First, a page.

The OtterBox name is synonymous with ruggedized iPhone cases, but not with battery cases — something the company worked to change with the iPhone 4/4S Defender iON Series, and the iPhone 5/5s Resurgence Power Case. iON aimed to thoroughly protect an iPhone while automating the recharge process, while Resurgence reduced the automation and protection to make daily use easier. At CES this month, OtterBox launched a new version called the Resurgence Power Case for iPhone 6 ($100), and it’s been redesigned with a collection of small but welcome tweaks.

Whether you’ll prefer Resurgence to Incipio’s excellent offGRID Express (review) depends on what you’re looking for — ruggedization or raw power for the dollar. Like many companies, OtterBox is promising to double the iPhone 6’s battery, but it also has some currently unique benefits to offer. Read on for what makes OtterBox’s latest battery case special.

Understanding OtterBox’s trajectory is the key to understanding why Resurgence is what it is. The Colorado-based company built its brand on ultra-rugged cases, but more recently expanded its product family to include designs with reduced ruggedization, successfully expanding its base of fans. So unlike Defender iON, which covered the entire iPhone 4/4s but turned it into a brick, Resurgence isn’t supposed to protect your iPhone against everything. The screen and Home Button are completely exposed — under a hard plastic lip — as are the rear camera, microphone, and headphone port. Consequently, you shouldn’t splash your iPhone with water or dirt inside Resurgence, nor even consider submerging it.

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The rest of the iPhone is covered in a combination of hard and semi-hard plastics, including the side buttons, the ringer switch, and the bottom speaker. Most iPhone battery cases feel flimsy or easily damaged, but Resurgence for iPhone 6 does not. You can choose from jet black, gray/white, red/black, and mint green/white colors, which are the only ways Resurgence can keep from looking completely brawny. Thanks to a fiberglass and foam filling, it feels substantial, and worthy of the military-grade drop protection rating it has received.

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When a company’s been making iPhone battery cases for a while, reducing the footprint and thickness is a fairly easy task: the developer just needs to choose a battery size and get the charging circuitry down to a manageably small size. As OtterBox is now on its third generation of battery cases, it has achieved size reductions that were elusive in its prior iON Defender and Resurgence cases, most notably cutting the height of the new case’s “chin” down to 0.55″ from the prior Resurgence’s roughly 1″. This means that Resurgence for iPhone 6 is only a little taller than the iPhone 5/5s model, but also thinner, despite holding a 2,600mAh battery inside versus its 2,000mAh predecessor. It’s even a little shorter than Incipio’s offGRID Express, though it feels more solid in the hand.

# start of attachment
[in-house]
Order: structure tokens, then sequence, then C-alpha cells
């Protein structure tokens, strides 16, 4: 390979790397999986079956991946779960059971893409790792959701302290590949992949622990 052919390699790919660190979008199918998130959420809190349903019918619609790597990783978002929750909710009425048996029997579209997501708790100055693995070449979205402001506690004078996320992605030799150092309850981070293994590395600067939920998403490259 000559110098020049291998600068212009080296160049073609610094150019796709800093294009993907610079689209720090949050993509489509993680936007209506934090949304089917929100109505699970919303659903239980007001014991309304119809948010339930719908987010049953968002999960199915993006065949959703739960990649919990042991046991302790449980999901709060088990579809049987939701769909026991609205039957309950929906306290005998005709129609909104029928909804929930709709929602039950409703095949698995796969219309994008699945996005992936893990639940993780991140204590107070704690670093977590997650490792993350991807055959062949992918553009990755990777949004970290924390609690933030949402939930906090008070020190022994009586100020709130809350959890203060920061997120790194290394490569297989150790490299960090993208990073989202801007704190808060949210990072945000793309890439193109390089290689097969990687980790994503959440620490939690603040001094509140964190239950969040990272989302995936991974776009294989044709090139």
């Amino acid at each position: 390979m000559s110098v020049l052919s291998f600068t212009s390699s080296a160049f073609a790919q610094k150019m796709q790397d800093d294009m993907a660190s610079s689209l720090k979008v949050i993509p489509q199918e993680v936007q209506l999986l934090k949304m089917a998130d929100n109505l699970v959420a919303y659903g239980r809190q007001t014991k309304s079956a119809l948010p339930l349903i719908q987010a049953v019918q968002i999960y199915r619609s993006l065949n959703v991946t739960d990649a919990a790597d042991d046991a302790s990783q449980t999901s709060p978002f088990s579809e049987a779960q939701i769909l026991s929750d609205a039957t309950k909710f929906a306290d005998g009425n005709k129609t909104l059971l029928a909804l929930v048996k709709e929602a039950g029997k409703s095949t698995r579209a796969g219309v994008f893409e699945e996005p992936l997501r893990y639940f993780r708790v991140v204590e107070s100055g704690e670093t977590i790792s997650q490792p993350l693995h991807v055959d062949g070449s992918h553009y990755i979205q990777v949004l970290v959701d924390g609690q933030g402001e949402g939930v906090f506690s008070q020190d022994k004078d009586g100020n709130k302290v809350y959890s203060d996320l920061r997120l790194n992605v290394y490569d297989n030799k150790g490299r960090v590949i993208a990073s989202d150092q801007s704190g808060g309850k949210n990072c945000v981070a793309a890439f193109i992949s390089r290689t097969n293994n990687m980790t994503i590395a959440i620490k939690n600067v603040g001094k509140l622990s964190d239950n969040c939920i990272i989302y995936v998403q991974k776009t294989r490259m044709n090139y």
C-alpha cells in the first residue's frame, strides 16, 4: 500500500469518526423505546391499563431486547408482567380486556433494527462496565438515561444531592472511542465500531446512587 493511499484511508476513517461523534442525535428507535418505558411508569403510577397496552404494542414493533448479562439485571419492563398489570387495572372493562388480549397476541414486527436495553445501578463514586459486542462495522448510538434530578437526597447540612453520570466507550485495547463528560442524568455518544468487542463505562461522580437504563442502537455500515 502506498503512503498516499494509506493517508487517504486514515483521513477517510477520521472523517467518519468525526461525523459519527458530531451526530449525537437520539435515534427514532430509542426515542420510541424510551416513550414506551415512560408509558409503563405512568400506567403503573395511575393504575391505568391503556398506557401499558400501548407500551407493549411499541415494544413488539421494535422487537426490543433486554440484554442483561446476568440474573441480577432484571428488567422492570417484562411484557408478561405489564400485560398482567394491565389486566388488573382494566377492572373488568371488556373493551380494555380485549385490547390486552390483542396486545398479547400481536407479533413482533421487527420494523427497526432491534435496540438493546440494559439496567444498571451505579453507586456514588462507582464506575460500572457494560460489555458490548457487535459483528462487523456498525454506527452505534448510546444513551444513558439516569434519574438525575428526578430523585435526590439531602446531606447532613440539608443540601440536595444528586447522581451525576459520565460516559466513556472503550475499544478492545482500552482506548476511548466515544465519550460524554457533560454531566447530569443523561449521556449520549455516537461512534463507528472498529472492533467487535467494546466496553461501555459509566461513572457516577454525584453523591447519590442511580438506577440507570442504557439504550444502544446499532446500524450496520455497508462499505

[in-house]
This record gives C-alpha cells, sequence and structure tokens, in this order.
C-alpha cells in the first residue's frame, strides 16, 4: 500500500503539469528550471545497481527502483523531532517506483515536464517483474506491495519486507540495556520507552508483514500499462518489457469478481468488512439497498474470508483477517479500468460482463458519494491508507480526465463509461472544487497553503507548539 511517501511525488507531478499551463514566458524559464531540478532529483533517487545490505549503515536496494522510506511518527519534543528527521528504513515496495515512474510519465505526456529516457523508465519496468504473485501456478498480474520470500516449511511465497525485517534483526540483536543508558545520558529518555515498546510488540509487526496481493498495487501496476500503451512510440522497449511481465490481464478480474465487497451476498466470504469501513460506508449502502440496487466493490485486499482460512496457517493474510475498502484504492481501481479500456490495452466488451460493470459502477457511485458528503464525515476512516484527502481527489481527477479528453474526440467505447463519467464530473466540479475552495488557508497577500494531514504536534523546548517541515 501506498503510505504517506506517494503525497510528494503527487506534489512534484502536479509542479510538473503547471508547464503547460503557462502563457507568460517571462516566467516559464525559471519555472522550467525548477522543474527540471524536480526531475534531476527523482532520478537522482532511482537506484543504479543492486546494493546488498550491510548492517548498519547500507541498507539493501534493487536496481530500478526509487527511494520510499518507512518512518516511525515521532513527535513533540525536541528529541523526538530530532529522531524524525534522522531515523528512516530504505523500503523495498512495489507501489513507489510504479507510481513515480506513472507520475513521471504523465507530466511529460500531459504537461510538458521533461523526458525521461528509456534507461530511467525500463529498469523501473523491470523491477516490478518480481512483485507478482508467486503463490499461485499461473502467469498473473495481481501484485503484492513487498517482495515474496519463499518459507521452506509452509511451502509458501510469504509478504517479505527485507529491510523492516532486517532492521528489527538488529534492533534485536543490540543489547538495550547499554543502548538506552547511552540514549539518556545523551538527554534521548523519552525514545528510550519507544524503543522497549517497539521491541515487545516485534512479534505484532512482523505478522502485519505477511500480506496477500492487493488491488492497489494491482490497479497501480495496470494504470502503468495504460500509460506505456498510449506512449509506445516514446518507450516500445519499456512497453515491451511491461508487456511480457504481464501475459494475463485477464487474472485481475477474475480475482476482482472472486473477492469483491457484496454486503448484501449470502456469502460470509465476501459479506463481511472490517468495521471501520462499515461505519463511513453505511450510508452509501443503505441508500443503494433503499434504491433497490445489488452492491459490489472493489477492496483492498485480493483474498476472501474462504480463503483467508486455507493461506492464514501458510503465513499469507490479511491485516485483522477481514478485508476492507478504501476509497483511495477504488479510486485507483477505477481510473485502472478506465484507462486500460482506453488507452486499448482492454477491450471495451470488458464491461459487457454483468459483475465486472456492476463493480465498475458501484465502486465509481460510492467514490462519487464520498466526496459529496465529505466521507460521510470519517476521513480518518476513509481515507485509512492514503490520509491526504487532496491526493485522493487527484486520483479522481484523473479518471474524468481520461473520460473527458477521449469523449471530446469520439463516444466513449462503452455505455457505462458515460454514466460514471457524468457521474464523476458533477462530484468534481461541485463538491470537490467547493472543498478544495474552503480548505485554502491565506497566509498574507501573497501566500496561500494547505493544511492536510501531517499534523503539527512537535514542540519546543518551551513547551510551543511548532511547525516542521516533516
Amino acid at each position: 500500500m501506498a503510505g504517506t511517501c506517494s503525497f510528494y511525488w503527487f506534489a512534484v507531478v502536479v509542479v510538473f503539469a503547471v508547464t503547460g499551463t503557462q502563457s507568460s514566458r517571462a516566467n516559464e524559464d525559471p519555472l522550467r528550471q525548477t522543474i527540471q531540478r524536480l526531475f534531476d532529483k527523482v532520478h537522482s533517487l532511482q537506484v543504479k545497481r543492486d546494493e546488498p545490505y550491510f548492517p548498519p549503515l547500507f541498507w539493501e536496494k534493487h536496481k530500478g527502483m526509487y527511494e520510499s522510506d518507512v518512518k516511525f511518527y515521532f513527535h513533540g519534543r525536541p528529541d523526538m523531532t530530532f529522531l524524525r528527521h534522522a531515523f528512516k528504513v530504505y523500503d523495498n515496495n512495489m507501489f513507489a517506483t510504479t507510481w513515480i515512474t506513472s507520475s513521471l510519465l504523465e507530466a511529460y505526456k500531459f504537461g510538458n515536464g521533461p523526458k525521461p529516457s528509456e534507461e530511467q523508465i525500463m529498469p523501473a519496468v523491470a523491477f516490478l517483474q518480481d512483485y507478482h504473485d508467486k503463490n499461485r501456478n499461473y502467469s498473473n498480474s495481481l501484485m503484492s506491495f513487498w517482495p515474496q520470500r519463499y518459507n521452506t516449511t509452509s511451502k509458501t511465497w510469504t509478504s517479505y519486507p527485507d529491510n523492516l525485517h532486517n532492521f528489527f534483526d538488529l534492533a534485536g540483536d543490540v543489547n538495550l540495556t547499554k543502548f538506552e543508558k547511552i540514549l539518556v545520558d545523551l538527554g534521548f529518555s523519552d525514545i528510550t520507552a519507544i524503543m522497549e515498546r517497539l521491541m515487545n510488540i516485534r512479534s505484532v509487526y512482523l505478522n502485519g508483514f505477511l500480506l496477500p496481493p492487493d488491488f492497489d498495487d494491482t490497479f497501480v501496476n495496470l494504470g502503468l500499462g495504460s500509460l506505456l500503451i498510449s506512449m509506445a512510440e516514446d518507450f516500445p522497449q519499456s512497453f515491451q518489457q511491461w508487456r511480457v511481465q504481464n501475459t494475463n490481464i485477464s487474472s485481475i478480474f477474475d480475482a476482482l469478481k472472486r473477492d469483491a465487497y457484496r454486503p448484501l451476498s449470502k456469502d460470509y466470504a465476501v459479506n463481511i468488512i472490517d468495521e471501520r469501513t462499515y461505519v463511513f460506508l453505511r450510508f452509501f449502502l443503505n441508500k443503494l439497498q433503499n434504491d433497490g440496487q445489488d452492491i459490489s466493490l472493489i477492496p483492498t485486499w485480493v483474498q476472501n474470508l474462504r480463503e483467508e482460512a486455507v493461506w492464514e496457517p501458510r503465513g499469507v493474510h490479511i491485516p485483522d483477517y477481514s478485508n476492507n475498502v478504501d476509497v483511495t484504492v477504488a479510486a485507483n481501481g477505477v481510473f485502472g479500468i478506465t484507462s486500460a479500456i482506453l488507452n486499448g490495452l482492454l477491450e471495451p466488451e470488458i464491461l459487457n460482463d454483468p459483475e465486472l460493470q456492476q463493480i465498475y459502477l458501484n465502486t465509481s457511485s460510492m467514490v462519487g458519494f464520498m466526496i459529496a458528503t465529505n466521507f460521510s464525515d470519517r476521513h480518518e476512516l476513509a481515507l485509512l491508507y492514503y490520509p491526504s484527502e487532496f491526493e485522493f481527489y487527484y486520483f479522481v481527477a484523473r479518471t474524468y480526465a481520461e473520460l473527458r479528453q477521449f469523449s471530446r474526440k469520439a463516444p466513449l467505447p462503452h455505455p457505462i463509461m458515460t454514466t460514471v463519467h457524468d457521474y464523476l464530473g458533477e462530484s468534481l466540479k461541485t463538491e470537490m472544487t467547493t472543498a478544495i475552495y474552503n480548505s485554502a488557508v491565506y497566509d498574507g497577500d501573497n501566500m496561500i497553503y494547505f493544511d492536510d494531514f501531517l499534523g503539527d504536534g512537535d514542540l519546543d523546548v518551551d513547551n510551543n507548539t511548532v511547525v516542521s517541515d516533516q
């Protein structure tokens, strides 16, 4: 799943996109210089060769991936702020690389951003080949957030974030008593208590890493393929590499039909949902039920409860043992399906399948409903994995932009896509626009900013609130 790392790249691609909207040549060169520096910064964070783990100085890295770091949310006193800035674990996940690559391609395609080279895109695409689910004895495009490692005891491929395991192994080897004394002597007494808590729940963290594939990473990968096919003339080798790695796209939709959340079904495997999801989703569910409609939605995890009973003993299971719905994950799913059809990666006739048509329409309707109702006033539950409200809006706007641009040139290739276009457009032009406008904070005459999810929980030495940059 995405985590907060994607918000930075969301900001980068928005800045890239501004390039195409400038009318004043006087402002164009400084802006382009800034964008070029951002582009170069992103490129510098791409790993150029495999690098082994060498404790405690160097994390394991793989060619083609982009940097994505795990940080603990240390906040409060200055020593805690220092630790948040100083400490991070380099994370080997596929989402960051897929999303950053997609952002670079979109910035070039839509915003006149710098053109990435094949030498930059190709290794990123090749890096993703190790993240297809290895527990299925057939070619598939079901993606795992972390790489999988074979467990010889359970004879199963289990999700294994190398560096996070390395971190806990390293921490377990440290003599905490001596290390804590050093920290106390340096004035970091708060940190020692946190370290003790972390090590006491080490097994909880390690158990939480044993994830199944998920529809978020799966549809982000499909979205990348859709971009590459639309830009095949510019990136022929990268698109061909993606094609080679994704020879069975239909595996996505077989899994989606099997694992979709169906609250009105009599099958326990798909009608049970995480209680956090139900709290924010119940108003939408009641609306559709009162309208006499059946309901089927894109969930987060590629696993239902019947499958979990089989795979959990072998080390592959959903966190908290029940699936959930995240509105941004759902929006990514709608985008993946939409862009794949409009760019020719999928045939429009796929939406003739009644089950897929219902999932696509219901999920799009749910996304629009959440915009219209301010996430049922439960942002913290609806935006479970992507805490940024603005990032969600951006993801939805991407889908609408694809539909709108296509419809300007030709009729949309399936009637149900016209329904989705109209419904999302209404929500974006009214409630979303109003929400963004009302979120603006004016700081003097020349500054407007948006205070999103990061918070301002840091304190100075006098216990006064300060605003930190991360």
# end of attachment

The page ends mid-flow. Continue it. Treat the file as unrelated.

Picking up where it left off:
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To accomplish the chin reduction, OtterBox shifted the prior Resurgence model’s small front-facing circular power indicator button to become a larger, recessed version on the back, and moved the prior bottom micro-USB port into a rubber-capped compartment on the lower right. Both changes are welcome, though the USB port’s location means that you’ll only be able to use Resurgence with its included micro-USB cable, rather than a battery case-friendly dock such as Twelve South’s HiRise Deluxe. The four-segment light ring on the rear button lights up all four bars to show that it’s full, and will repeatedly flash only its left bar to indicate that it’s empty.

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Resurgence’s raw recharging performance is solid. The 2,600mAh cell it packs is smaller than the ones we’ve seen in Incipio’s offGRID Express and Tylt’s Energi Sliding Case (review), which means that you won’t get the same 120% recharge as with those options. In our first test, we were able to achieve exactly one full recharge with a completely discharged iPhone 6; in a second test, we went from dead to 98% before Resurgence stopped surging. So though OtterBox has designed Resurgence to automatically turn itself off after your iPhone reaches the 100% mark, this will happen naturally with a dead iPhone once the battery runs out; you’ll find the feature more handy if you start with a partially-charged iPhone.

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Choosing between iPhone 6 battery cases today is a matter of picking priorities. With the $100 Resurgence, you get a heavier-duty case and lose a little battery life versus the $80 offGRID Express, which offers middle-of-road protection with more battery life, while Tylt’s $100 Energi offers lightweight protection and a big battery. As is frequently the case, OtterBox’s option is the top pick if you’re concerned about accidental drops, delivering greater peace-of-mind. Pick the one that’s best-suited to your needs.

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